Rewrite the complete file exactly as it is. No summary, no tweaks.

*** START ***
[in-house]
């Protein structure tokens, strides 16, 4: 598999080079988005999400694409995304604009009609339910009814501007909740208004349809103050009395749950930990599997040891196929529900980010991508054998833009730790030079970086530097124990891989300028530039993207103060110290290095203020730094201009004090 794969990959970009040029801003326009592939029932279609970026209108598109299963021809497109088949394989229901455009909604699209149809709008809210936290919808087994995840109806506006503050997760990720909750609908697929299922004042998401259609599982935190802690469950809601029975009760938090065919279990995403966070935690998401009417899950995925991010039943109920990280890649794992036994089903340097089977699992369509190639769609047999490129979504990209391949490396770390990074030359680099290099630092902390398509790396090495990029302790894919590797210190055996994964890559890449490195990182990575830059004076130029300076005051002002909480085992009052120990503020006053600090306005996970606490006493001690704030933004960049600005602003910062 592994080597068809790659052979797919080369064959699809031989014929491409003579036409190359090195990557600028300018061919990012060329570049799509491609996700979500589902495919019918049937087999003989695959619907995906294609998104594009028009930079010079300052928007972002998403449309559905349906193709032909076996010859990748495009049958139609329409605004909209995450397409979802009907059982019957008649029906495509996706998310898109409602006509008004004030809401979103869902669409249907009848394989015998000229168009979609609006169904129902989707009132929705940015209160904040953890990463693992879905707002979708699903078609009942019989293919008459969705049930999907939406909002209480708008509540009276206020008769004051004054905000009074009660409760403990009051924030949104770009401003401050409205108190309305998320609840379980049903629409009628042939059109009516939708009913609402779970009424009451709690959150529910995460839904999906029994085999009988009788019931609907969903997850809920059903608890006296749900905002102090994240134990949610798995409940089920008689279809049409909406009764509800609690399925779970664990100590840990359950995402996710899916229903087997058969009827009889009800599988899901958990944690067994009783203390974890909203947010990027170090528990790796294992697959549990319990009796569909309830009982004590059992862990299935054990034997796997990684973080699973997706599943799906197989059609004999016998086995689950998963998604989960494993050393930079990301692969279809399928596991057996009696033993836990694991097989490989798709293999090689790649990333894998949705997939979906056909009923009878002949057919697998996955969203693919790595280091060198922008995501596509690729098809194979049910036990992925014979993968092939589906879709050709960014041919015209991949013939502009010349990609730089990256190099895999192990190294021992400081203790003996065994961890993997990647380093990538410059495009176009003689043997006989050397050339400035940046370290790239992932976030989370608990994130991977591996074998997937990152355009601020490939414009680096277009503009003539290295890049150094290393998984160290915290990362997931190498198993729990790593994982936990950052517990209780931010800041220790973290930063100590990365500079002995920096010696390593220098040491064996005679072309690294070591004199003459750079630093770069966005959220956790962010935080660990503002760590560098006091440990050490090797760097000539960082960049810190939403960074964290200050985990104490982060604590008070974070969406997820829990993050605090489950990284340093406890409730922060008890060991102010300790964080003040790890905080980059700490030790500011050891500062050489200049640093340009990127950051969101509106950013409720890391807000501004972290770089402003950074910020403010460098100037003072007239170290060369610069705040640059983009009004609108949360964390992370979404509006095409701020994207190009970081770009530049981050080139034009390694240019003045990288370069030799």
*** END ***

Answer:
[in-house]
């Protein structure tokens, strides 16, 4: 598999080079988005999400694409995304604009009609339910009814501007909740208004349809103050009395749950930990599997040891196929529900980010991508054998833009730790030079970086530097124990891989300028530039993207103060110290290095203020730094201009004090 794969990959970009040029801003326009592939029932279609970026209108598109299963021809497109088949394989229901455009909604699209149809709008809210936290919808087994995840109806506006503050997760990720909750609908697929299922004042998401259609599982935190802690469950809601029975009760938090065919279990995403966070935690998401009417899950995925991010039943109920990280890649794992036994089903340097089977699992369509190639769609047999490129979504990209391949490396770390990074030359680099290099630092902390398509790396090495990029302790894919590797210190055996994964890559890449490195990182990575830059004076130029300076005051002002909480085992009052120990503020006053600090306005996970606490006493001690704030933004960049600005602003910062 592994080597068809790659052979797919080369064959699809031989014929491409003579036409190359090195990557600028300018061919990012060329570049799509491609996700979500589902495919019918049937087999003989695959619907995906294609998104594009028009930079010079300052928007972002998403449309559905349906193709032909076996010859990748495009049958139609329409605004909209995450397409979802009907059982019957008649029906495509996706998310898109409602006509008004004030809401979103869902669409249907009848394989015998000229168009979609609006169904129902989707009132929705940015209160904040953890990463693992879905707002979708699903078609009942019989293919008459969705049930999907939406909002209480708008509540009276206020008769004051004054905000009074009660409760403990009051924030949104770009401003401050409205108190309305998320609840379980049903629409009628042939059109009516939708009913609402779970009424009451709690959150529910995460839904999906029994085999009988009788019931609907969903997850809920059903608890006296749900905002102090994240134990949610798995409940089920008689279809049409909406009764509800609690399925779970664990100590840990359950995402996710899916229903087997058969009827009889009800599988899901958990944690067994009783203390974890909203947010990027170090528990790796294992697959549990319990009796569909309830009982004590059992862990299935054990034997796997990684973080699973997706599943799906197989059609004999016998086995689950998963998604989960494993050393930079990301692969279809399928596991057996009696033993836990694991097989490989798709293999090689790649990333894998949705997939979906056909009923009878002949057919697998996955969203693919790595280091060198922008995501596509690729098809194979049910036990992925014979993968092939589906879709050709960014041919015209991949013939502009010349990609730089990256190099895999192990190294021992400081203790003996065994961890993997990647380093990538410059495009176009003689043997006989050397050339400035940046370290790239992932976030989370608990994130991977591996074998997937990152355009601020490939414009680096277009503009003539290295890049150094290393998984160290915290990362997931190498198993729990790593994982936990950052517990209780931010800041220790973290930063100590990365500079002995920096010696390593220098040491064996005679072309690294070591004199003459750079630093770069966005959220956790962010935080660990503002760590560098006091440990050490090797760097000539960082960049810190939403960074964290200050985990104490982060604590008070974070969406997820829990993050605090489950990284340093406890409730922060008890060991102010300790964080003040790890905080980059700490030790500011050891500062050489200049640093340009990127950051969101509106950013409720890391807000501004972290770089402003950074910020403010460098100037003072007239170290060369610069705040640059983009009004609108949360964390992370979404509006095409701020994207190009970081770009530049981050080139034009390694240019003045990288370069030799």